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How many yards Akrum Wadley can pile up for the Iowa football team next fall will largely be determined by what happens this winter, spring and summer.

Now that the dynamic running back has decided to return to the Hawkeyes for his fifth-year senior season, further steps must be taken by Wadley and those on Iowa’s coaching staff.

For Wadley, he needs to attack the offseason ahead as the most important eight months of his life.

The elephant in the Iowa weight room is that Wadley's inconsistent body weight has been a consistent source of frustration for coaches. They argue that if he could get to and maybe past his listed weight of 191 pounds, he would be less likely to fumble and more durable — and, thus, more productive.

Wadley should take a page from his departing backfield running mate and close friend, LeShun Daniels Jr., a 6-foot, 225-pound picture of fitness, weight control and discipline. If Wadley needs encouragement or advice, there’s no doubt Daniels will get back to him.

Those closest to Wadley, 21, know what his mother, Sharonda Phelps, was referring to when she told Hawkeye Nation’s Rob Howe that he needed to mature.

“He still needs that guidance,” she told the website.

Asked in early November how he spent his bye week, Wadley quipped, “Slept a lot. Partied a little.”

A college kid of age having fun? Nothing wrong with that in moderation, but Wadley just has to remember that the “unfinished business” he mentioned in his return statement and possibly his 2018 NFL Draft position depends on a laser focus.

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A running back’s professional shelf life is so short as it is; these next eight offseason months are important in getting him ready for that.

Iowa’s coaches, meanwhile, have work to do themselves before the Sept. 2 opener against Wyoming.

The offense that wound up ranking 121st out of 128 FBS teams clearly needs change. What, if anything, is adjusted — coaching staff, philosophy, schemes — has to start with Kirk Ferentz.

Finding a solution to ignite the passing game will help keep opposing defenses on their heels and Wadley from taking a pounding.

Coaches also need to understand this: They’re welcoming back a player whose personality is almost as dynamic as his play-making ability. And they need to nurture, not suffocate, both aspects.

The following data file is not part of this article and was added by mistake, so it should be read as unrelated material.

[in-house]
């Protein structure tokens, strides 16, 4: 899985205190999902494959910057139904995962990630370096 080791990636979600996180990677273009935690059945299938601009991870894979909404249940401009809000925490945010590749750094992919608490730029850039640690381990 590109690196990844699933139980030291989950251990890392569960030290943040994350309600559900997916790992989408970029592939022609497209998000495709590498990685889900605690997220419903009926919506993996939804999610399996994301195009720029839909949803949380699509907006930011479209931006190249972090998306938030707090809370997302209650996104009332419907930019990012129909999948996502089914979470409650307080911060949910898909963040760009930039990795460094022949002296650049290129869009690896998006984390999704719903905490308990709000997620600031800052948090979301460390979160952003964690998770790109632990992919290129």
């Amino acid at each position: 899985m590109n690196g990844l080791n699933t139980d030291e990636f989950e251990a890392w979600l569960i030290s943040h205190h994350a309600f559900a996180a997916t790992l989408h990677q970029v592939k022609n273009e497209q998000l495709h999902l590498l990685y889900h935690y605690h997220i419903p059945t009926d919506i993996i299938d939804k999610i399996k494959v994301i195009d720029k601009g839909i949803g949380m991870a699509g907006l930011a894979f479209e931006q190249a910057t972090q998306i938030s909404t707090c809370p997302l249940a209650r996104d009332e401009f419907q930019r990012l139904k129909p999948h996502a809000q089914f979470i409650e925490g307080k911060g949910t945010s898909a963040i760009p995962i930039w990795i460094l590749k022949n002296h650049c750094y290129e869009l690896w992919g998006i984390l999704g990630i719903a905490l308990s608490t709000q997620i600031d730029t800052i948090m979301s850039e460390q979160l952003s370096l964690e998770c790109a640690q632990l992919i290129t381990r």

Wadley has moves that Hawkeye football followers haven’t seen from one of their running backs since Ronnie Harmon in the mid-1980s and perhaps Tavian Banks in the mid-1990s.

As long as Wadley does his part in the weight room and other off-the-field areas, the program shouldn’t stifle his personality — as was the perception on a much-wider scale with flamboyant, talented receiver Derrell Johnson-Koulianos from 2007 to 2010.

Wadley is one of the friendliest, most quotable members of the Hawkeye team.

His honesty is refreshing. It was disappointing that the team’s top scorer and budding 1,000-yard rusher wasn’t made available for media interviews for more than six weeks — from Illinois postgame until after the Outback Bowl — even though several other non-captain juniors (such as Nathan Bazata, Ike Boettger, Bo Bower and Ben Niemann) were.

Maybe it was an honest oversight, maybe part of it was to shield him from the NFL Draft talk. Doesn’t matter now. Going forward, this is a rare talent with an infectious smile that the program should highlight every chance it gets.

I can’t think of two better faces of the 2017 team than the two NFL-ready guys that chose to came back for their senior years: The exciting, flashy Wadley on offense; the tenacious, rugged Josey Jewell on defense.

It’d be good for the program’s image, good for recruiting … and, most importantly, good for Wadley.

So, what to expect in 2017?

Daniels told me in Tampa that Wadley “has the potential to be one of the best running backs to (play) here.”

I think he’s right.

But even though Wadley has a career 6.21 yards-per-carry average, expectations should be set below Shonn Greene’s school-record 1,850 yards in 2008. Greene also took on a school-record 307 carries in that Doak Walker Award-winning season, and it’s doubtful Wadley will assume that kind of workload with talented sophomore-to-be Toks Akinribade getting reps as his backup.

Wadley needs 1,237 yards — roughly 100 a game — to become just the fourth 3,000-yard rusher in Iowa history. It wouldn’t be a stretch to think he could top 1,500 rushing in 2017 and maybe add another 300 to 400 receiving.

Staying healthy is key; that’s never been a sure thing for a Hawkeye running back.

But Wadley has a chance now to limit his injury risk by getting his weight up and showing the coaches he’s maturing in all areas of his life.

And they, in turn, should reciprocate by turning him loose in every way they can.

Hawkeyes columnist Chad Leistikow has covered sports for 22 years with The Des Moines Register, USA TODAY and Iowa City Press-Citizen. Follow @ChadLeistikow on Twitter.

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